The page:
It's never a good idea to take advantage of the people that work for you -- particularly if you're employed by the City of New York.
Erica Zigelman is a principal at Middle School 322 (MS 322) here in Manhattan.
In 2006, through 2007, three teachers from the school were asked to assist Zigelman's daughter with her Math, Spanish and English assignments.
Of course, the New York City Conflicts of Interest Board (COIB) eventually got wind of the arrangement (as did the New York City Department of Education (DOE) ) and an investigation ultimately resulted in an admission by Zigelman that her conduct violated DOE 's Rules and Procedures and the New York City Charter.
According to materials released by COIB on May 8, 2008, the principal's children attended school up in Rockland County. Since that County had a greater number of weather-related school closures (due to snow), Zigelman claimed to have had only "two choices:" stay home with her daughters or bring them to MS 322 . (She obviously chose the latter.) Zigelman also claimed that a "sex offender" was "loose" in the neighborhood and that she was uncomfortable leaving her daughters at home while she was at work.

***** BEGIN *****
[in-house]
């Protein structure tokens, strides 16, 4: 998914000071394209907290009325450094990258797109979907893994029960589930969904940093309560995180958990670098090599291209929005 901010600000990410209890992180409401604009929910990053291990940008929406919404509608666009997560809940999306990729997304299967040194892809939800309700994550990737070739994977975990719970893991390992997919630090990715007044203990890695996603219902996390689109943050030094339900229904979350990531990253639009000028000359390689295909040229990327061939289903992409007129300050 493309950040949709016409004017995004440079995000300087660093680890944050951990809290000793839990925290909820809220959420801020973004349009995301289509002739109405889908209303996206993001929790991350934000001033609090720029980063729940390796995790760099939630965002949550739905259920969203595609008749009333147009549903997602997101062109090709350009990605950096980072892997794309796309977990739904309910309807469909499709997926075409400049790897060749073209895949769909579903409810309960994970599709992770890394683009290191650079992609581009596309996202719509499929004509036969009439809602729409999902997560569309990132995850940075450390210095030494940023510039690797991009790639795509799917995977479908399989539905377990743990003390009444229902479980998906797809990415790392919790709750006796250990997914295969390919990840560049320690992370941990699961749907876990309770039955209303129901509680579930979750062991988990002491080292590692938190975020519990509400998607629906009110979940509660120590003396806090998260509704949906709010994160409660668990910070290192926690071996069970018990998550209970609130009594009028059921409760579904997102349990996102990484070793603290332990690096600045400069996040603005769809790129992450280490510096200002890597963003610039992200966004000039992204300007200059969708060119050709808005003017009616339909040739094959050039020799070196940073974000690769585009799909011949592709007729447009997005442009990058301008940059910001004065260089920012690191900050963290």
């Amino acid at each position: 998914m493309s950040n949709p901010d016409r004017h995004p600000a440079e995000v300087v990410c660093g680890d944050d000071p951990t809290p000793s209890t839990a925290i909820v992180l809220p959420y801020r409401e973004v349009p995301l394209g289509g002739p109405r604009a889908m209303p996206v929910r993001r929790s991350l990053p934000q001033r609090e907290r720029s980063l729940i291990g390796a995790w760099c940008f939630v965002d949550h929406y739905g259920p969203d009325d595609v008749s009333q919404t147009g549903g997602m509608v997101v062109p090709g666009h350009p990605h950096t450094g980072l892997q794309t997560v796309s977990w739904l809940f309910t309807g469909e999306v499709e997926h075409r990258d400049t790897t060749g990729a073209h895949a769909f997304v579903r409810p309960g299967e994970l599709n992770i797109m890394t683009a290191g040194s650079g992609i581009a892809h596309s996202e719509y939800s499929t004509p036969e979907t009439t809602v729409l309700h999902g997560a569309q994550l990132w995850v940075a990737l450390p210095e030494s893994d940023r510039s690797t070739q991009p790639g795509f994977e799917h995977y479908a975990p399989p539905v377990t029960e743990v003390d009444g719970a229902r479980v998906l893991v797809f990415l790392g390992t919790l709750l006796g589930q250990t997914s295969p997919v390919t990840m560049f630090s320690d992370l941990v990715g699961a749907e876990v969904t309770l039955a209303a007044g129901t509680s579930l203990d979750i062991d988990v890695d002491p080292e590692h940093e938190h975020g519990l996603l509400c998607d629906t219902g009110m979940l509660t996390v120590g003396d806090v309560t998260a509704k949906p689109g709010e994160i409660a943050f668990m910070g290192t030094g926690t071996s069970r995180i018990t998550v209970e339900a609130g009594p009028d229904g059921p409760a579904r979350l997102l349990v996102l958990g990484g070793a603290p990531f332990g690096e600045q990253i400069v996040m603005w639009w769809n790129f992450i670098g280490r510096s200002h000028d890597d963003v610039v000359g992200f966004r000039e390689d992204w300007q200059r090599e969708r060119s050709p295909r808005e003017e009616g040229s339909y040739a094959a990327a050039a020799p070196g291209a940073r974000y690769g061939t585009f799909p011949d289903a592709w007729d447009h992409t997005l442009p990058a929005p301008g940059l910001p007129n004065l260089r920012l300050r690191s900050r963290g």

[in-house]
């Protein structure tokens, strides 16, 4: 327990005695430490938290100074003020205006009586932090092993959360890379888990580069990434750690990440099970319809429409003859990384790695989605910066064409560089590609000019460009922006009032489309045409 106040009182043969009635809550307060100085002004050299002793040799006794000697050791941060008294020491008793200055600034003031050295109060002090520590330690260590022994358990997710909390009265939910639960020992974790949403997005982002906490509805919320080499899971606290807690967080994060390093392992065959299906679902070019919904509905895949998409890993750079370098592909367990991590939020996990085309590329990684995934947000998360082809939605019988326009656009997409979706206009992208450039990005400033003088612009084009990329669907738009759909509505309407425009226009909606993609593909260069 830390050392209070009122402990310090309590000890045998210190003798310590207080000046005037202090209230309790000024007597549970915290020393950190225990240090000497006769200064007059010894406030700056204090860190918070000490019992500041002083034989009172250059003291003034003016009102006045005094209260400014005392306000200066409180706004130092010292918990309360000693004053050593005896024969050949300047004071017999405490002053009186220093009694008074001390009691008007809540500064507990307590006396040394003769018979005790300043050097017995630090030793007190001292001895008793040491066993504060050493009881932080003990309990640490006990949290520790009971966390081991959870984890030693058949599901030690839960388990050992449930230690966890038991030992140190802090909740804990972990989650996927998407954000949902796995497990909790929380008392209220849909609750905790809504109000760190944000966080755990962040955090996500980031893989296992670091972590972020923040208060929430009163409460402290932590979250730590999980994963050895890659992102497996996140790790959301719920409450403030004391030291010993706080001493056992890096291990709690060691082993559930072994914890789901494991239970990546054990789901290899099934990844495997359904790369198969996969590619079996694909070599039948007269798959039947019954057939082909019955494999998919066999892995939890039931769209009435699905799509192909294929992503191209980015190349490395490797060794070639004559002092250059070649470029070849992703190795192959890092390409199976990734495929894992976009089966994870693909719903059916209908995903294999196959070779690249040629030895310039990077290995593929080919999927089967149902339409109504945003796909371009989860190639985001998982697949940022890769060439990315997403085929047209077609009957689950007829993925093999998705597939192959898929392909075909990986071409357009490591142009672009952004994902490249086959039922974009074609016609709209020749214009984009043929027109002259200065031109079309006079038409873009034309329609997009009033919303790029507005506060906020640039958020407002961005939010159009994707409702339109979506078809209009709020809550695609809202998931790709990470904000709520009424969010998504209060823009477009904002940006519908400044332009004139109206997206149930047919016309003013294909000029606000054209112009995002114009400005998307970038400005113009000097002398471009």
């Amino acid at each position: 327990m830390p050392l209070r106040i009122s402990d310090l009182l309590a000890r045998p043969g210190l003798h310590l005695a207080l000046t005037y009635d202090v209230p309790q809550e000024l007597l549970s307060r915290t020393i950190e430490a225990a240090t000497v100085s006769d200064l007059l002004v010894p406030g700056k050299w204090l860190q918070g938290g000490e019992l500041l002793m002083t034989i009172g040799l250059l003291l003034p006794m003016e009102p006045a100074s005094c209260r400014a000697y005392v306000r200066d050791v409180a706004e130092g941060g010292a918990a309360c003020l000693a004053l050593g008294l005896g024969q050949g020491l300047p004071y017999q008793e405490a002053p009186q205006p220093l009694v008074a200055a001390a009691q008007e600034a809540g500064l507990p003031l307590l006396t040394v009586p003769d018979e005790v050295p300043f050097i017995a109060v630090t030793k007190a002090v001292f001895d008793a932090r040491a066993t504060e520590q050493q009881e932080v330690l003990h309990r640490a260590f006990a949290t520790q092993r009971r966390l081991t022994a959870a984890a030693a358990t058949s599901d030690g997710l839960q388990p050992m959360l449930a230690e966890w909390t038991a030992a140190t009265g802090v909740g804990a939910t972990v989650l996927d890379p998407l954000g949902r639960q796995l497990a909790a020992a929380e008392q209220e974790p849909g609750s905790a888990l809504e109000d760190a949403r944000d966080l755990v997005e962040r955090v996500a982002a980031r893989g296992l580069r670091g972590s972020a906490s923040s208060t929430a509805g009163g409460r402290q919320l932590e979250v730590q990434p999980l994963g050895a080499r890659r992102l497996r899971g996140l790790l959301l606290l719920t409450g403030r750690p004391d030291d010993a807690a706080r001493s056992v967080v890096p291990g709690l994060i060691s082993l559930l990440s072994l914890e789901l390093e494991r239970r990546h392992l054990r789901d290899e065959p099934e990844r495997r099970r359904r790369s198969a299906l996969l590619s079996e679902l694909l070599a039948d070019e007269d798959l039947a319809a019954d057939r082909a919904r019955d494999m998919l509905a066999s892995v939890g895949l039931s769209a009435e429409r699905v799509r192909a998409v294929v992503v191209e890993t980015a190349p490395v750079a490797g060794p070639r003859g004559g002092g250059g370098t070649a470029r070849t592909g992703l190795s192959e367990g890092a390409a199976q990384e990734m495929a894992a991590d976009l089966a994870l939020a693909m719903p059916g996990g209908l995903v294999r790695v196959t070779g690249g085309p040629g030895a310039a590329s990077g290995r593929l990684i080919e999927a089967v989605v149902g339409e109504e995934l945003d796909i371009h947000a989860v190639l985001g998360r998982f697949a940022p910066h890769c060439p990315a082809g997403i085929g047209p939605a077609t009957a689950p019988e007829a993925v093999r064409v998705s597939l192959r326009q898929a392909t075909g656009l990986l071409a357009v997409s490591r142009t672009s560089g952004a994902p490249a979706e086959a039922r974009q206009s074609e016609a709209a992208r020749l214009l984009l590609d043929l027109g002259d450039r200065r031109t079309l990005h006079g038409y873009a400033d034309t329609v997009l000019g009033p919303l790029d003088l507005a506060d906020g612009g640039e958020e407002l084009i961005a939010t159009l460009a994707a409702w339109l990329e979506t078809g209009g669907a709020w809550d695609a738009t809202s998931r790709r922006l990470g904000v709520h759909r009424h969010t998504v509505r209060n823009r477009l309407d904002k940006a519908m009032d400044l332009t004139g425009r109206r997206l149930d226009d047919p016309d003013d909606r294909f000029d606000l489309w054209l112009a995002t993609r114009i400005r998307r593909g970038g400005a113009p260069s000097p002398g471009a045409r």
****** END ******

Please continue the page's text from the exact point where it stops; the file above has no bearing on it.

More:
Notwithstanding these explanations, Zigelman eventually conceded that her conduct violated rules which prohibit City employees from using their positions to secure any "personal or financial benefit" for themselves or "any person or firm associated" with them, and, agreed to pay fines totaling $3000.
We're thinking it would have been a whole lot cheaper to hire a babysitter.